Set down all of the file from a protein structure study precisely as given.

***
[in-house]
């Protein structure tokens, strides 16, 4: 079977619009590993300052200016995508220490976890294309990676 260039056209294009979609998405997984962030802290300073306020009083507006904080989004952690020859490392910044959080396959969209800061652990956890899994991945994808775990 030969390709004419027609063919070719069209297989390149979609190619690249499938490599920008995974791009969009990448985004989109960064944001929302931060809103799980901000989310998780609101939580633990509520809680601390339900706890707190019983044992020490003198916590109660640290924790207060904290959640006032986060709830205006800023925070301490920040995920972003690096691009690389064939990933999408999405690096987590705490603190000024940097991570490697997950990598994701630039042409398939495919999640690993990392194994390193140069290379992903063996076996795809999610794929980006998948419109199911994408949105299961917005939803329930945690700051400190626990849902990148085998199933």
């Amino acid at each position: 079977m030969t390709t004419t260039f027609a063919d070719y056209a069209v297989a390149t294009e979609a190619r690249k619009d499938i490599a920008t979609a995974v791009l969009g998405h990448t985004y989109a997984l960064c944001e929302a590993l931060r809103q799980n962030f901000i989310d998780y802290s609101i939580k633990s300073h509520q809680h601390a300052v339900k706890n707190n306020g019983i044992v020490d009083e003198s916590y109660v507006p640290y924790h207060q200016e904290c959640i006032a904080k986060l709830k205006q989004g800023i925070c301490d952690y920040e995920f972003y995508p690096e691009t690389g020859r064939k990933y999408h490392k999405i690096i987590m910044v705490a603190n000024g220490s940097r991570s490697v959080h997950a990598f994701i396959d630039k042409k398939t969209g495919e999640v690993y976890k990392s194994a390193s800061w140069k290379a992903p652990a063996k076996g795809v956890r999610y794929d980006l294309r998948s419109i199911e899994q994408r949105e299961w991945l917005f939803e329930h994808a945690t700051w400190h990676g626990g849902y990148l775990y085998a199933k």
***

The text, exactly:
[in-house]
């Protein structure tokens, strides 16, 4: 079977619009590993300052200016995508220490976890294309990676 260039056209294009979609998405997984962030802290300073306020009083507006904080989004952690020859490392910044959080396959969209800061652990956890899994991945994808775990 030969390709004419027609063919070719069209297989390149979609190619690249499938490599920008995974791009969009990448985004989109960064944001929302931060809103799980901000989310998780609101939580633990509520809680601390339900706890707190019983044992020490003198916590109660640290924790207060904290959640006032986060709830205006800023925070301490920040995920972003690096691009690389064939990933999408999405690096987590705490603190000024940097991570490697997950990598994701630039042409398939495919999640690993990392194994390193140069290379992903063996076996795809999610794929980006998948419109199911994408949105299961917005939803329930945690700051400190626990849902990148085998199933």
């Amino acid at each position: 079977m030969t390709t004419t260039f027609a063919d070719y056209a069209v297989a390149t294009e979609a190619r690249k619009d499938i490599a920008t979609a995974v791009l969009g998405h990448t985004y989109a997984l960064c944001e929302a590993l931060r809103q799980n962030f901000i989310d998780y802290s609101i939580k633990s300073h509520q809680h601390a300052v339900k706890n707190n306020g019983i044992v020490d009083e003198s916590y109660v507006p640290y924790h207060q200016e904290c959640i006032a904080k986060l709830k205006q989004g800023i925070c301490d952690y920040e995920f972003y995508p690096e691009t690389g020859r064939k990933y999408h490392k999405i690096i987590m910044v705490a603190n000024g220490s940097r991570s490697v959080h997950a990598f994701i396959d630039k042409k398939t969209g495919e999640v690993y976890k990392s194994a390193s800061w140069k290379a992903p652990a063996k076996g795809v956890r999610y794929d980006l294309r998948s419109i199911e899994q994408r949105e299961w991945l917005f939803e329930h994808a945690t700051w400190h990676g626990g849902y990148l775990y085998a199933k």